23 Oct 2018

Fiji's NFP open to working with any party to form govt

1:45 pm on 23 October 2018

Fiji's National Federation Party has not ruled out teaming up with any other party including Frank Bainimarama's FijiFirst party, in case of a hung parliament.

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Photo: RNZI/Alex Perrottet

But the party's leader Biman Prasad said the NFP's main focus three weeks out from the election was to get into power on its own.

Professor Prasad was speaking in a series of in-depth interviews with political party leaders on Fiji broadcaster Viti FM last night.

He said he was feeling very confident about NFP's chances and gaining well above the three seats it won in 2014.

"I will talk to anybody," he said. "We are not ruling [out] any discussion after the election but right now our focus is to win government."

Among the six parties contesting the 14 November election, SODELPA and Labour have said they would not team up with FijiFirst which won a two thirds majority in 2014.

That year the first elections were held since the 2006 coup under a new constitution and electoral system brought in by Mr Bainimarama's interim government.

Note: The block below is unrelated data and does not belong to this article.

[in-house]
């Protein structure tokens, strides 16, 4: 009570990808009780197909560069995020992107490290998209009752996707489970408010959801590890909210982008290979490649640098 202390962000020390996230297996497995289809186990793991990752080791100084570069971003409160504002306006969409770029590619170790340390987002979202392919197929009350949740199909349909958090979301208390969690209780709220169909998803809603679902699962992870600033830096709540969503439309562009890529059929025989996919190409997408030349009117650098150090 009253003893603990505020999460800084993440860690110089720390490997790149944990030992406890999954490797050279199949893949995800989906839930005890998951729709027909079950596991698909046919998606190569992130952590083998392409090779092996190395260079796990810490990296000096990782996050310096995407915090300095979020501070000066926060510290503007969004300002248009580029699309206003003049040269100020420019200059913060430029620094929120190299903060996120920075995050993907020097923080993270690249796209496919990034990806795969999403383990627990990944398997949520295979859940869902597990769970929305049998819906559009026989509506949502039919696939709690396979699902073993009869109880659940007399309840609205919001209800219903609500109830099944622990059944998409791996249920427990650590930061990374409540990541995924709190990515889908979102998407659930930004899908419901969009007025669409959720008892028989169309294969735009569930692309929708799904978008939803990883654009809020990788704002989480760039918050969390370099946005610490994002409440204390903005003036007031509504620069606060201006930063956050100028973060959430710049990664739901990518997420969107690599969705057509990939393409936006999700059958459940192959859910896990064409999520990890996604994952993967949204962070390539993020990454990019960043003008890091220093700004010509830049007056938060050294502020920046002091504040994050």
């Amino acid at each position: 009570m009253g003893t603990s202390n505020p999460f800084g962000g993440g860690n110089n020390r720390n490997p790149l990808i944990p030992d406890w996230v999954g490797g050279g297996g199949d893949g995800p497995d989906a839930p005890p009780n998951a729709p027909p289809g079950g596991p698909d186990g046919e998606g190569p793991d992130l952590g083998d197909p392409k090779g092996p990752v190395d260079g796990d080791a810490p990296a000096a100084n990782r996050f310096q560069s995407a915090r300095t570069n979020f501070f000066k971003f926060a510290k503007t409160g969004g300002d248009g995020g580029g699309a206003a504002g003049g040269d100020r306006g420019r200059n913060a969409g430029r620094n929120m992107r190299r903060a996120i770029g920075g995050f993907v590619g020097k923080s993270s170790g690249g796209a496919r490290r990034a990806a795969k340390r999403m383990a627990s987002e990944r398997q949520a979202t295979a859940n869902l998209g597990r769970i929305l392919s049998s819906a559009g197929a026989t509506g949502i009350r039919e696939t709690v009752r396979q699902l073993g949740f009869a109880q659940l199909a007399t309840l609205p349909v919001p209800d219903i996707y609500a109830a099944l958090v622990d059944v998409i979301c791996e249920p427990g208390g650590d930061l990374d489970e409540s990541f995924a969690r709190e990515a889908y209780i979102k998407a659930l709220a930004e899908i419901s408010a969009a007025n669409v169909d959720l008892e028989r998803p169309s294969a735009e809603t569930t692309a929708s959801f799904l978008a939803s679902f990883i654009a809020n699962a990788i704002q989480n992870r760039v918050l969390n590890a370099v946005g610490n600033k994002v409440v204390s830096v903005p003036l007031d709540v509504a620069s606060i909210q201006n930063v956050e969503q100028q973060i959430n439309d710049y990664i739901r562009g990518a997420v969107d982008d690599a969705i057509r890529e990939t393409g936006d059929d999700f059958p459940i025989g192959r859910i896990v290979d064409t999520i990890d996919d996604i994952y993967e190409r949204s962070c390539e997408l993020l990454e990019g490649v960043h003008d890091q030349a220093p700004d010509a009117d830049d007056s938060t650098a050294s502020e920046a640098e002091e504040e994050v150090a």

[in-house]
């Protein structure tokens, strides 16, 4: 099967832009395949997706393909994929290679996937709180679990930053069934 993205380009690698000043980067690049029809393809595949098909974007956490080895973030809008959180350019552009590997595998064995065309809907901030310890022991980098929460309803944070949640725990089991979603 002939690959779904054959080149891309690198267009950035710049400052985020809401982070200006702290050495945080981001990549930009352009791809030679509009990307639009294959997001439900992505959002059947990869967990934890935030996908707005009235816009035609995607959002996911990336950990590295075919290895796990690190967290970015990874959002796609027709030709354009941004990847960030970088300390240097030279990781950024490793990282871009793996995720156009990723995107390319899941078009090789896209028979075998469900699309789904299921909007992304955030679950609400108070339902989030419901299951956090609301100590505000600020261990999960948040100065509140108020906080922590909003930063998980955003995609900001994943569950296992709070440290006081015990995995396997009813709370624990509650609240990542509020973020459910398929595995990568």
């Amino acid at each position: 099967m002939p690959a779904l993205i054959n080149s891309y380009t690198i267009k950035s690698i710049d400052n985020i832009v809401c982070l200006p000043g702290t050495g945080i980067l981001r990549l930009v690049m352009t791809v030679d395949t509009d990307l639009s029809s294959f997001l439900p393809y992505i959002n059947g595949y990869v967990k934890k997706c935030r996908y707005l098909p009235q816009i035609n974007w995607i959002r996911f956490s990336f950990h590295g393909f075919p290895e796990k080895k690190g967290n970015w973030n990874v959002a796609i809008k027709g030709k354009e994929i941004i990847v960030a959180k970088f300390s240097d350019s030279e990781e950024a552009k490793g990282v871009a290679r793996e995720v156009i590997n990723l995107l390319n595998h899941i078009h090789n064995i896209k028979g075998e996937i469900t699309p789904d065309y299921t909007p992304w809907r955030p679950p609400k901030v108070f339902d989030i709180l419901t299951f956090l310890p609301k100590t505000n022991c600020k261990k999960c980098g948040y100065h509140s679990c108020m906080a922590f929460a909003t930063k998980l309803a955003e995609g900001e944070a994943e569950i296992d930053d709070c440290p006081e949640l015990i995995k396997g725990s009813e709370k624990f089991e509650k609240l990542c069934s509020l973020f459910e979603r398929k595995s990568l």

Professor Prasad said close to half of the population was in poverty or struggling and he pledged an NFP government, within its first 100 days, would raise the minimum wage to $US2.30, up from $US1.25 at present.

Removing VAT and duties on certain basic foods was also a priority, he said.

An NFP government would establish a one-stop-shop for those wanting to start up businesses and ease "onerous" regulations.

The last government had been an expensive one, Professor Prasad said, driving growth through spending and relying on tourism which "is under strain".

The NFP planned to raise the retirement age from 55 at present, he said, adding confidence and harmony in the civil service needed to be restored and an independent Civil Service Commission would be established.

Professor Prasad said an NFP government would look at how to make the voting system, which had "a lot of flaws" more voter friendly and it would review all the decrees, now acts, which had been preserved under the 2013 constitution.

"We don't like this constitution. The fact is we have it in place and it's almost impossible to change," he said.

The party's full manifesto would be released on 29 October, he said.

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